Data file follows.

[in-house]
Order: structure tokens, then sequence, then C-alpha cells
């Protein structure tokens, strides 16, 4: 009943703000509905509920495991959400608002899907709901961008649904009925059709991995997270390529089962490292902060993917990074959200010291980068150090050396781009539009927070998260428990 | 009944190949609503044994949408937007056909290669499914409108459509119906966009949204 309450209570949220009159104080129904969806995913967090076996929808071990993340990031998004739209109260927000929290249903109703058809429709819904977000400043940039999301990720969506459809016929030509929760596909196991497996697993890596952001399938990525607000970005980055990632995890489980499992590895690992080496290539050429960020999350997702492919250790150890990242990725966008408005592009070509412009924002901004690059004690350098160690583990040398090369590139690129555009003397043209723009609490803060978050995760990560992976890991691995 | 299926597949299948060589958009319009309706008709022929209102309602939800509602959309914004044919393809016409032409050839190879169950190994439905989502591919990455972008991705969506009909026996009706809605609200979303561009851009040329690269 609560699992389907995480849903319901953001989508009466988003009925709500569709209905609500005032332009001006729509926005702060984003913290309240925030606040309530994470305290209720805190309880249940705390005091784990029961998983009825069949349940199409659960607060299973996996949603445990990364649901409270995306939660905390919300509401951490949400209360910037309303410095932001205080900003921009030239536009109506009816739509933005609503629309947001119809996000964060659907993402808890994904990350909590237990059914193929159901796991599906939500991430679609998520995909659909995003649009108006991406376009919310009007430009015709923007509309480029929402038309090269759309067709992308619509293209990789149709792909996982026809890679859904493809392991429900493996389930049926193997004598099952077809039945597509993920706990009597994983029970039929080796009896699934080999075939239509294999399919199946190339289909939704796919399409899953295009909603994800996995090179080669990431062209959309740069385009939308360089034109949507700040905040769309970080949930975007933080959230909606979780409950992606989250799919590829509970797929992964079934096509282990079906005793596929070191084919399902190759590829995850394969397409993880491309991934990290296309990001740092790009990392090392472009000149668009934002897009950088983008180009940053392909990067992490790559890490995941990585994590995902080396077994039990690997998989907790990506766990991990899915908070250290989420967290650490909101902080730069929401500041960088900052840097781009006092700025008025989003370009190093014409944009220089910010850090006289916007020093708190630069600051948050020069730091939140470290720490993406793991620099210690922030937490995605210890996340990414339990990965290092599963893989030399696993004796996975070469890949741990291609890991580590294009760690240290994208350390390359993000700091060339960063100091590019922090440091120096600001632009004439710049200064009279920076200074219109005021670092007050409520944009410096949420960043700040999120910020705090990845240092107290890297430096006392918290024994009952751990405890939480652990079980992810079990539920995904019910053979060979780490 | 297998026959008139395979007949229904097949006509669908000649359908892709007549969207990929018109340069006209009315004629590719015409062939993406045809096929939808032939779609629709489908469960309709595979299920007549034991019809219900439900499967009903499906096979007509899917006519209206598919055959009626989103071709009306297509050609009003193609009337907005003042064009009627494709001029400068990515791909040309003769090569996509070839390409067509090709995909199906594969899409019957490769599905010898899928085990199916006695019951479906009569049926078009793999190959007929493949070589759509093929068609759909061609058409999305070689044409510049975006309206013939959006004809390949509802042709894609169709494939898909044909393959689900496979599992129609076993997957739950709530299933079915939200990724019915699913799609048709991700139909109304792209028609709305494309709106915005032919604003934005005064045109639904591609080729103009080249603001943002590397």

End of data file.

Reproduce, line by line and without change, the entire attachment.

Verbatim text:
[in-house]
Order: structure tokens, then sequence, then C-alpha cells
């Protein structure tokens, strides 16, 4: 009943703000509905509920495991959400608002899907709901961008649904009925059709991995997270390529089962490292902060993917990074959200010291980068150090050396781009539009927070998260428990 | 009944190949609503044994949408937007056909290669499914409108459509119906966009949204 309450209570949220009159104080129904969806995913967090076996929808071990993340990031998004739209109260927000929290249903109703058809429709819904977000400043940039999301990720969506459809016929030509929760596909196991497996697993890596952001399938990525607000970005980055990632995890489980499992590895690992080496290539050429960020999350997702492919250790150890990242990725966008408005592009070509412009924002901004690059004690350098160690583990040398090369590139690129555009003397043209723009609490803060978050995760990560992976890991691995 | 299926597949299948060589958009319009309706008709022929209102309602939800509602959309914004044919393809016409032409050839190879169950190994439905989502591919990455972008991705969506009909026996009706809605609200979303561009851009040329690269 609560699992389907995480849903319901953001989508009466988003009925709500569709209905609500005032332009001006729509926005702060984003913290309240925030606040309530994470305290209720805190309880249940705390005091784990029961998983009825069949349940199409659960607060299973996996949603445990990364649901409270995306939660905390919300509401951490949400209360910037309303410095932001205080900003921009030239536009109506009816739509933005609503629309947001119809996000964060659907993402808890994904990350909590237990059914193929159901796991599906939500991430679609998520995909659909995003649009108006991406376009919310009007430009015709923007509309480029929402038309090269759309067709992308619509293209990789149709792909996982026809890679859904493809392991429900493996389930049926193997004598099952077809039945597509993920706990009597994983029970039929080796009896699934080999075939239509294999399919199946190339289909939704796919399409899953295009909603994800996995090179080669990431062209959309740069385009939308360089034109949507700040905040769309970080949930975007933080959230909606979780409950992606989250799919590829509970797929992964079934096509282990079906005793596929070191084919399902190759590829995850394969397409993880491309991934990290296309990001740092790009990392090392472009000149668009934002897009950088983008180009940053392909990067992490790559890490995941990585994590995902080396077994039990690997998989907790990506766990991990899915908070250290989420967290650490909101902080730069929401500041960088900052840097781009006092700025008025989003370009190093014409944009220089910010850090006289916007020093708190630069600051948050020069730091939140470290720490993406793991620099210690922030937490995605210890996340990414339990990965290092599963893989030399696993004796996975070469890949741990291609890991580590294009760690240290994208350390390359993000700091060339960063100091590019922090440091120096600001632009004439710049200064009279920076200074219109005021670092007050409520944009410096949420960043700040999120910020705090990845240092107290890297430096006392918290024994009952751990405890939480652990079980992810079990539920995904019910053979060979780490 | 297998026959008139395979007949229904097949006509669908000649359908892709007549969207990929018109340069006209009315004629590719015409062939993406045809096929939808032939779609629709489908469960309709595979299920007549034991019809219900439900499967009903499906096979007509899917006519209206598919055959009626989103071709009306297509050609009003193609009337907005003042064009009627494709001029400068990515791909040309003769090569996509070839390409067509090709995909199906594969899409019957490769599905010898899928085990199916006695019951479906009569049926078009793999190959007929493949070589759509093929068609759909061609058409999305070689044409510049975006309206013939959006004809390949509802042709894609169709494939898909044909393959689900496979599992129609076993997957739950709530299933079915939200990724019915699913799609048709991700139909109304792209028609709305494309709106915005032919604003934005005064045109639904591609080729103009080249603001943002590397």